There’s been a clamor for more documentation on how to use testresources. While I’m not qualified to show you the best way to use it, I can show you the way that I would begin to use it.

The linked files are a bunch of unit tests for database code that uses Storm. Where a real test suite might use an in-memory database, this test suite uses on on-disk sqlite database to better illustrate testresources. This database needs to be removed and built again after each test to guarantee test isolation.

You’ll need testresources, Storm and testtools in your Python import path to run these examples.

The first file,, shows how I might do this without testresources. I create a DatabaseService class that has a setUp and tearDown of its own, and a get_store() method that tests are likely to use. This might not be the best thing for databases, but is very close to what I’d do for network services in tests, where I would need to start the service, stop it and have methods to get URLs, clients and other information about the service. If you run the file, you’ll see that the database is created at the start of each test, and destroyed before the test finishes. In total, it’s created and destroyed three times.

The second file,, shows how to switch to using testresources. To do this I,

  • added a TestResource subclass called DatabaseResource that implements make() and clean() by delegating to a DatabaseService.
  • changed the test case to subclass ResourcedTestCase
  • added ‘resources = [(‘database’, DatabaseResource())] as a class variable of the test case.

Instead of using DatabaseService() in the test, I could have, and perhaps should have, declared a module level instance of DatabaseResource. In that case, the code would have looked like:

class _DatabaseResource(TestResource):...DatabaseResource = _DatabaseResource()class TestPerson(unittest.TestPerson):...resources = [('database', DatabaseResource)]...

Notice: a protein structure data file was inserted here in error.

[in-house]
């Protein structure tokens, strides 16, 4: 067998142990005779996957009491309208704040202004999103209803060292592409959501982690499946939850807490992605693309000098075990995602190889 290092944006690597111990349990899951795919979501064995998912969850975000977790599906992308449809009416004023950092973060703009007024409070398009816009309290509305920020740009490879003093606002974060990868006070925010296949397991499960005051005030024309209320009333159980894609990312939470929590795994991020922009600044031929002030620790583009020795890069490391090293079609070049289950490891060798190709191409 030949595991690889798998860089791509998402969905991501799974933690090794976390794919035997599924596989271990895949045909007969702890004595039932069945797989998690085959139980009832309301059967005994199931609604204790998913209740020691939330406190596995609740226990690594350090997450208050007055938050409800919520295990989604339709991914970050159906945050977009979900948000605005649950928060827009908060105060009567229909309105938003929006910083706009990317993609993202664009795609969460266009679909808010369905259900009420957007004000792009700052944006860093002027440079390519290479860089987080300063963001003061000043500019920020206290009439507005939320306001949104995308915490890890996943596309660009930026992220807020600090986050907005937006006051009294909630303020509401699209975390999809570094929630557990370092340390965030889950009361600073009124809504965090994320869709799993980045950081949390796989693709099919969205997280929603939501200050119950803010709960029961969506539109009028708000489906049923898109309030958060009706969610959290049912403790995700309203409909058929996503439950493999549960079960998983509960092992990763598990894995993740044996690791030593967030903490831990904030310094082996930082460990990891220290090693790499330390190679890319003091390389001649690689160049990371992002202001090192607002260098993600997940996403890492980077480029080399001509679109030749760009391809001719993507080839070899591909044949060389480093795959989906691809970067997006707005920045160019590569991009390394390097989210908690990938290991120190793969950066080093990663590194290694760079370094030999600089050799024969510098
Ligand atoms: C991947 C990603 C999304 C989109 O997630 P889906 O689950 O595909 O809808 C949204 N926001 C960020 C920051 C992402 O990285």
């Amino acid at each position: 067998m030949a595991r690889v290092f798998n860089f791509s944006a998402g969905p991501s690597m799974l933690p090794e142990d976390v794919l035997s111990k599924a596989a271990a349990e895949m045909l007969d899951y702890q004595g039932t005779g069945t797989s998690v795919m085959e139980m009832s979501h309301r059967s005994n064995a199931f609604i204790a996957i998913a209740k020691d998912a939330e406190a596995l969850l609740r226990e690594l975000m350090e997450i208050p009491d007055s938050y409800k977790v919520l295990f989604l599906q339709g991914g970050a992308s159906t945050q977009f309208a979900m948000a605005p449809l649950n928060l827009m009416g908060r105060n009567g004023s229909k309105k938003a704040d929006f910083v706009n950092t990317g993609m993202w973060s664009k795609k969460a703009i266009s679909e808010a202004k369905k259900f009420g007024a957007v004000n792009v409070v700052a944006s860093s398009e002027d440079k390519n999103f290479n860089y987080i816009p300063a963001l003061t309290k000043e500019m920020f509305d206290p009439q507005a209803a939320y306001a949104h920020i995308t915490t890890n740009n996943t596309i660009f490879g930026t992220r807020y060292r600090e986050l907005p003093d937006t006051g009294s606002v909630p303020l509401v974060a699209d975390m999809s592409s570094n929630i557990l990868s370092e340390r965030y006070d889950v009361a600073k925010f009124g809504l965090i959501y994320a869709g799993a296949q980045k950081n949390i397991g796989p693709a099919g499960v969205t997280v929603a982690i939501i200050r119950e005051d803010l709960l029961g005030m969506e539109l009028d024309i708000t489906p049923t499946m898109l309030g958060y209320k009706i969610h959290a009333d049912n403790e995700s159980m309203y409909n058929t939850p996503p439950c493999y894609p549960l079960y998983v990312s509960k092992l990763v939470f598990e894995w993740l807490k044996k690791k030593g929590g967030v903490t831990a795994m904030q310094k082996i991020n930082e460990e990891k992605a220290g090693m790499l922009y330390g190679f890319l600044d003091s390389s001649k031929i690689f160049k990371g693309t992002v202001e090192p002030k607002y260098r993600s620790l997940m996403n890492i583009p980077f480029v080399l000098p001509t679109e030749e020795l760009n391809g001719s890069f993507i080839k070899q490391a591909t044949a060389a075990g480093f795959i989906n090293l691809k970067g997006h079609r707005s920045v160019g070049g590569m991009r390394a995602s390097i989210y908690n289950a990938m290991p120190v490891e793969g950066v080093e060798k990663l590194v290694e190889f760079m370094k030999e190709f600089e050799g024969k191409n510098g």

Running the file shows that the behaviour is the same as the first example: the database is created and destroyed in each test.

The third file,, shows how to take advantage of OptimisingTestSuite (sic). We load the test suite as usual, adsorb (sic) them into an OptimisingTestSuite and return that. We also have to explicity declare when a test dirties the DatabaseResource. I chose to do this by adding a dirtied() method to the DatabaseService. If I had used a singleton (as above), then I would have just called dirtied on that.

Anyway, if you run the third example, you’ll see that the database is created and destroyed outside the tests and that its only done twice. The test suite has been optimized by sharing resources between tests when possible.

I hope this helps explain how to use testresources. Certainly writing has been a useful exercise for me, it’s highlighted that:

  • a list of 2-tuples isn’t quite right for declaring which resources a test uses.
  • the dirtied API is inconvenient
  • TestResource remains a confusing name for the class, as it conflates the resource acquisition and cleanup with the actual resource.
  • Some of the API docs are wrong (notably the ones for ResourcedTestCase).
  • The pattern of “resource object with setUp, tearDown, dirtied (and addCleanup)” should perhaps be turned into Python code.

I long for your thoughts.


Update: Correct links to example Python files.